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Cholesterol: It’s not as bad as we’ve been led to believe.

Oct 3, 2023 | Blog, Nutrition

There’s a lot of conflicting information about the role of cholesterol on well-being. It often has a bad reputation, but cholesterol is an essential part of cellular health. It’s true. If cholesterol is too high it can lead to bad things like heart attacks and strokes. However, cholesterol that is too low can also be worrisome.

 

Cholesterol is needed to make cell membranes, vitamin D, and our sex hormones.  To have optimal health and to feel great you need adequate cholesterol. It is like many other things in the body. The sweet spot is somewhere in the middle–not too much, not too little, but just the right amount. Let’s take a look at the different types and how you can obtain the best balance for your body.

 

What Is Cholesterol?

 

At the most basic level, cholesterol is a waxy lipid produced by your liver and found in your blood. There are two central types:

 

LDL or low-density lipoprotein (AKA bad cholesterol) 

LDL is the “bad cholesterol.” LDL can build up on artery walls, leading to plaque formation, known as atherosclerosis.  This, in turn, can lead to decreased blood flow to the heart muscle (a condition called coronary artery disease), decreased flow to the leg muscles (peripheral artery disease), or a heart attack or stroke due to abrupt closure of an artery in the heart or brain.

 

HDL or high-density lipoprotein (AKA good cholesterol)

HDL is sometimes referred to as “good” cholesterol. HDL removes “bad” cholesterol from the blood by returning it to the liver. 

Think of it this way.  You want your HDL to be High and your LDL to be Low. Having low HDL and/or too high LDL doesn’t typically carry any symptoms until damage has started, so it’s important to have regular tests to monitor your cholesterol levels.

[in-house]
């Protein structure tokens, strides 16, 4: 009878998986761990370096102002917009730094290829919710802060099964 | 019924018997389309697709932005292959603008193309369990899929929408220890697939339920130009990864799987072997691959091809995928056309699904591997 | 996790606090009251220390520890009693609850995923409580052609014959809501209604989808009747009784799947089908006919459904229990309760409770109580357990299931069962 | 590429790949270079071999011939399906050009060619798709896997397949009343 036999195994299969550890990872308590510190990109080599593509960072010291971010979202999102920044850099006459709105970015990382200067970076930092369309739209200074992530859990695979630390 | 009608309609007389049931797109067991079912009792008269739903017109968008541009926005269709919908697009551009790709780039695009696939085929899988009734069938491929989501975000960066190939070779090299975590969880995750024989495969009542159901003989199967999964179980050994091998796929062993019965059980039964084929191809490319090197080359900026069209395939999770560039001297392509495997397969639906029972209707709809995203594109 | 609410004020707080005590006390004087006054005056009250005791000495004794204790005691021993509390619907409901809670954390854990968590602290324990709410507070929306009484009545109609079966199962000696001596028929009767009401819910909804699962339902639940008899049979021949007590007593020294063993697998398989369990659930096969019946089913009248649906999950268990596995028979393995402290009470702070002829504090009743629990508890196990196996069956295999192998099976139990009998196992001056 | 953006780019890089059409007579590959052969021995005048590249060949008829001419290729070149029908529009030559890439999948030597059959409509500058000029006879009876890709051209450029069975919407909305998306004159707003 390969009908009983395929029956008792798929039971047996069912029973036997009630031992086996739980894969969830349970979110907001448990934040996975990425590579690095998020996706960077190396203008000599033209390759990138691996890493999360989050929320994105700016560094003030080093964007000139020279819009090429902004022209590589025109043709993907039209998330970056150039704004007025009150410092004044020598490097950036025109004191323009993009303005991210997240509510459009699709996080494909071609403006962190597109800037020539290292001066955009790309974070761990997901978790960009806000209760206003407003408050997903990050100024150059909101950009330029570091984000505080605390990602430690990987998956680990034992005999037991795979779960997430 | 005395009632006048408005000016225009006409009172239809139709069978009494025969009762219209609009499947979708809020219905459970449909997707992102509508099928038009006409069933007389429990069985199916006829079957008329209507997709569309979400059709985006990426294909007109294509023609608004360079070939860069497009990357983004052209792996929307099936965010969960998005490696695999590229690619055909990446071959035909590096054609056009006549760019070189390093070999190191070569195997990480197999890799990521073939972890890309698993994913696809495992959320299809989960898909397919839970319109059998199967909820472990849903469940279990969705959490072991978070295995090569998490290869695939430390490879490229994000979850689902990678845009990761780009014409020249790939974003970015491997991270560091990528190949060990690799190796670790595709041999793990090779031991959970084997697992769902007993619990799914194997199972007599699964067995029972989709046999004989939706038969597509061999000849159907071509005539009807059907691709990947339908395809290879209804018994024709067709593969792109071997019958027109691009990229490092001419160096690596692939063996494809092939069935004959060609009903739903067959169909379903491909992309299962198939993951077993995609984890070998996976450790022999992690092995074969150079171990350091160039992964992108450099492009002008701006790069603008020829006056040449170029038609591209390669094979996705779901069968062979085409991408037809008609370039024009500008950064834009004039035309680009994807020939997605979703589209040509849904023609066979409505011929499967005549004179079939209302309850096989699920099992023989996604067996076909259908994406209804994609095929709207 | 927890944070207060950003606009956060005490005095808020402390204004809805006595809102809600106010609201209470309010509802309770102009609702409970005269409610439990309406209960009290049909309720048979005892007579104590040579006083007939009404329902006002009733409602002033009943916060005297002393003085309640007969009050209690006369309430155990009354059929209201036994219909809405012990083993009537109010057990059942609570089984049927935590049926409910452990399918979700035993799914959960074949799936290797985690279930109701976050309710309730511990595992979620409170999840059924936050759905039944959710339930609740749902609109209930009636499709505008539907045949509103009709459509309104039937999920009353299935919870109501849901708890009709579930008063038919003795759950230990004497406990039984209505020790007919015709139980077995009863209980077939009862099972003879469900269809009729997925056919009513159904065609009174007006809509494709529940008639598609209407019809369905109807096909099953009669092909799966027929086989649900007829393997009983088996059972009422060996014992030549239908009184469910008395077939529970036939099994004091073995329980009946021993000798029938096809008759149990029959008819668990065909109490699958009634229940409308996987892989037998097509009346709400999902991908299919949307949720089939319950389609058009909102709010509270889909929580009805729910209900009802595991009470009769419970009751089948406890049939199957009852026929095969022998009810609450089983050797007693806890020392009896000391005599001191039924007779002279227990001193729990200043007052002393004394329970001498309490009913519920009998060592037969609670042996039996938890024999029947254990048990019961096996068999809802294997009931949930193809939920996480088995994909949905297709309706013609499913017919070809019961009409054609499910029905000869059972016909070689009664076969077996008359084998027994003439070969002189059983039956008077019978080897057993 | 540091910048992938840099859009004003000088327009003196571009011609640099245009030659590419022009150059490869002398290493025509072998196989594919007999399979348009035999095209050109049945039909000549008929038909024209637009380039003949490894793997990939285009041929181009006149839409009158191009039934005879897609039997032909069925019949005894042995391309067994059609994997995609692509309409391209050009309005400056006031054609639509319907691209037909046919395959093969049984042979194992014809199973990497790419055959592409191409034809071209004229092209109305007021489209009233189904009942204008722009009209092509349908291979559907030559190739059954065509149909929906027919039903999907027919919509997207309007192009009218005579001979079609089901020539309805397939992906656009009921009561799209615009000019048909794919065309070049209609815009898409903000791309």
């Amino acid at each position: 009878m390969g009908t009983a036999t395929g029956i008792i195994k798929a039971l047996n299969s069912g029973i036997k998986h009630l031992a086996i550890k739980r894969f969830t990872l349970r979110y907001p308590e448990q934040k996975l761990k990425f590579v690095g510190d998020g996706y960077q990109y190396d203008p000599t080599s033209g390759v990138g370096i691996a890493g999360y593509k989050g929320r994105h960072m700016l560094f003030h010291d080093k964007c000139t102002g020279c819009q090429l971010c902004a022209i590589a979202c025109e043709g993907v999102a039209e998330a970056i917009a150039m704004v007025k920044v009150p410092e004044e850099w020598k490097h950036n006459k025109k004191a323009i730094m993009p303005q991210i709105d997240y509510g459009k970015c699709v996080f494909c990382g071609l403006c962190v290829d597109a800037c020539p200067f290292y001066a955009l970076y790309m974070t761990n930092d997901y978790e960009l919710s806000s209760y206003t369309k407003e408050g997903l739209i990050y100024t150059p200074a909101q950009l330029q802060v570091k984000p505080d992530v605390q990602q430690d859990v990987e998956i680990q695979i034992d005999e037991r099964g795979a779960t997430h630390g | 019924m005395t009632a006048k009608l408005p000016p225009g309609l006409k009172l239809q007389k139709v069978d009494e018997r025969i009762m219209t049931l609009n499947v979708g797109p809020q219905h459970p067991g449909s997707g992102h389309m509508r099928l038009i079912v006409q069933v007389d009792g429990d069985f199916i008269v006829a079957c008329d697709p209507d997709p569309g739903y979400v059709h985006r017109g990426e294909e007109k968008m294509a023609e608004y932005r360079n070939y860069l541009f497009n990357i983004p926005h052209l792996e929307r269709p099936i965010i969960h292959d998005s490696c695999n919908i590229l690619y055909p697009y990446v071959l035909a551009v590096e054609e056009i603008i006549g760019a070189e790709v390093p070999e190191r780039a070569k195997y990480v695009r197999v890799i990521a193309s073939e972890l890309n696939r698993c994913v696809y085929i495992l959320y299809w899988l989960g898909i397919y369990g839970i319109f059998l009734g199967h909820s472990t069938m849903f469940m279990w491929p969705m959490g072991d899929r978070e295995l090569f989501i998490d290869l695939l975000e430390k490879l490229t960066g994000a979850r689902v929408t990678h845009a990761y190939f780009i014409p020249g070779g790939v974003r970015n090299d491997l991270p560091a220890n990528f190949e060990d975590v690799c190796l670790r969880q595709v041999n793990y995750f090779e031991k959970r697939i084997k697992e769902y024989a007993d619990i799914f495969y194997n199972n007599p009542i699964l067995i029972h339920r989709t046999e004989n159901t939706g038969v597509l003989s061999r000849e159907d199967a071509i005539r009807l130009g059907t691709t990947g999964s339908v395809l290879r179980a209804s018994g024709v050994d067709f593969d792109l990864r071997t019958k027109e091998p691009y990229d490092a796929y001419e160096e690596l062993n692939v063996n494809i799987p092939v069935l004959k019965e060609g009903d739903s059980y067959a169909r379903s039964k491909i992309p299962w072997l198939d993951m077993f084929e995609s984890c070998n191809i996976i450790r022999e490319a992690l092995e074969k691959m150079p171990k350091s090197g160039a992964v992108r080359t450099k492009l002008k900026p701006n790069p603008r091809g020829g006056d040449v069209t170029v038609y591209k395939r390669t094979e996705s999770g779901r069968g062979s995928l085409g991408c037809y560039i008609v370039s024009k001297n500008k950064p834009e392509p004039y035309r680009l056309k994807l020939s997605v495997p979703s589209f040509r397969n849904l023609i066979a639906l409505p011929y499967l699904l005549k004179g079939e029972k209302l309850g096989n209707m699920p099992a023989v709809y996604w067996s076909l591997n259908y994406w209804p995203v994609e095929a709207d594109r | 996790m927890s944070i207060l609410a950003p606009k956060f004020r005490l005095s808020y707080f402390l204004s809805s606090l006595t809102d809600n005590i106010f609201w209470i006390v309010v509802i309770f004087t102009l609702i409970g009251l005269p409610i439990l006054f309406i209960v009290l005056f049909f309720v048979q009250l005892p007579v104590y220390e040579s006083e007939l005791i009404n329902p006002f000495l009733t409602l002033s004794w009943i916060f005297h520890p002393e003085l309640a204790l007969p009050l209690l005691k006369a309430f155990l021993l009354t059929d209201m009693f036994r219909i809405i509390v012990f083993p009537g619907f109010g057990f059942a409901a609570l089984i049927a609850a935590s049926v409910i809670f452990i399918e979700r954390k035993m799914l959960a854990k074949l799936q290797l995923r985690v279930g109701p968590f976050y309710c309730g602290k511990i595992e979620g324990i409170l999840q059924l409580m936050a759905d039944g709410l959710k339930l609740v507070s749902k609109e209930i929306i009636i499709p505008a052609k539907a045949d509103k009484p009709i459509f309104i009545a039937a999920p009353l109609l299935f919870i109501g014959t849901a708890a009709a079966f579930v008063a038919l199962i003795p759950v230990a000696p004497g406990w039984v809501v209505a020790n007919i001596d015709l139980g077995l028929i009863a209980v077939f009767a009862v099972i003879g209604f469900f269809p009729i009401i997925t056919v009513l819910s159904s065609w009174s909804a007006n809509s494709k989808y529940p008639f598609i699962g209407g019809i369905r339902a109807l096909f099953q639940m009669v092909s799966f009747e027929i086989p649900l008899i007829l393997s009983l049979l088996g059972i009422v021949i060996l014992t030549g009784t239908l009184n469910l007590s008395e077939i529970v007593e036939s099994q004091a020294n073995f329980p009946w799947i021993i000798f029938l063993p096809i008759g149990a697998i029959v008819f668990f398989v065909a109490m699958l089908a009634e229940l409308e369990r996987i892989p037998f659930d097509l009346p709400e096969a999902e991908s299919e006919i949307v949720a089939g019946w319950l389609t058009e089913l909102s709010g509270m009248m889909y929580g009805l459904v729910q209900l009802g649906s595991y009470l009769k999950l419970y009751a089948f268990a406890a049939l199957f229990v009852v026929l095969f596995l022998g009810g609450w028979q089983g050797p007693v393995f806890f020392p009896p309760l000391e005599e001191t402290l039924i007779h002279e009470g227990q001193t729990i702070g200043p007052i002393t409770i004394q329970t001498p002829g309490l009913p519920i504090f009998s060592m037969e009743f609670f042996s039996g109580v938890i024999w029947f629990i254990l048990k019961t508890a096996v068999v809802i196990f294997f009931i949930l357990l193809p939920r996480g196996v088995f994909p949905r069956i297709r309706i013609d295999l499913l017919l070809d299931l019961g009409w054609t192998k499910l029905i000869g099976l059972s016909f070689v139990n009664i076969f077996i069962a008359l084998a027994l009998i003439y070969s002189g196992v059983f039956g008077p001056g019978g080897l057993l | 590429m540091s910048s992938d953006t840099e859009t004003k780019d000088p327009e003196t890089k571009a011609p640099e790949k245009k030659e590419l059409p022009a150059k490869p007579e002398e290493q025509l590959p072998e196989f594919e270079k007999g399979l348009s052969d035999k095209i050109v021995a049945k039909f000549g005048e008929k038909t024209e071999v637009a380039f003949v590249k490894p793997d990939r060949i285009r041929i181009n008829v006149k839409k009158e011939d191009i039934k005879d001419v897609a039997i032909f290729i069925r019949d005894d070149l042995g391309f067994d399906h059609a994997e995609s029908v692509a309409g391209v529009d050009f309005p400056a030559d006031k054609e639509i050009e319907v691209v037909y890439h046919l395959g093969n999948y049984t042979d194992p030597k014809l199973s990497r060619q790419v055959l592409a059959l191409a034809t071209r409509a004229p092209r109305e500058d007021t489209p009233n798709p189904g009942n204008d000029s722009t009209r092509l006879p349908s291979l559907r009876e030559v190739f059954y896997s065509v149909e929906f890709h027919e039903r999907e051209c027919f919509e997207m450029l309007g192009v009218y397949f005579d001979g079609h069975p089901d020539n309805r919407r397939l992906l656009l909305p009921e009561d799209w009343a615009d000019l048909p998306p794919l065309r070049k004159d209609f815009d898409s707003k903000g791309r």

Risk Factors 

 

High LDL can dramatically raise your odds of heart attack, stroke, and heart disease. Having high LDL levels is often the result of several different factors including:

  • Smoking. It turns out cigarette smoke does more than damage your lungs. Studies show smoking can increase your odds of heart problems by up to 400%. Smoking both increases your LDL cholesterol and lowers your HDL. It’s never too late to quit. The risk of heart disease is cut in half just a year after quitting.
  • Obesity. Being obese (having a BMI over 30) can change the way your body metabolizes cholesterol, leading to high levels of LDL cholesterol. Having a lot of fat around your waist carries the greatest risk. 
  • Genetics. Sometimes it’s hard to escape your genes, even if you do all the right things. The genetic cause of high LDL cholesterol is called familial hypercholesterolemia (FH). It’s important to note that only one in 250 people has FH. For most people with high LDL cholesterol, lifestyle is a big factor. 
  • A sedentary lifestyle. Exercise can raise your levels of HDL cholesterol, which in turn lowers LDL. Studies show that for people of normal weight, a lot of time playing video games and other sedentary activities correlates with low HDL and high LDL cholesterol levels. 
  • A diet high in processed foods. One study found that eating just two ounces of processed meats can raise your risk of heart disease by 42%. 

 

How To Improve Your Levels

 

Improving your levels of HDL lowers your cardiac risk. Here are some good steps to raise HDL cholesterol the natural way. 

  • Quit smoking and reduce or eliminate alcohol. Some studies show moderate alcohol consumption (one drink a day for women and two for men) can increase HDL cholesterol levels, but drinking does carry other risks. If you’re not able to consume alcohol at a moderate level, it’s often best to eliminate drinking.
  • Exercise. The best activity is always the one you will keep doing, but research shows that high-intensity cardio and resistance training often have the best results for maintaining good cholesterol levels. If intense workouts aren’t your thing, no worries – moderate exercise also improves cholesterol ratios.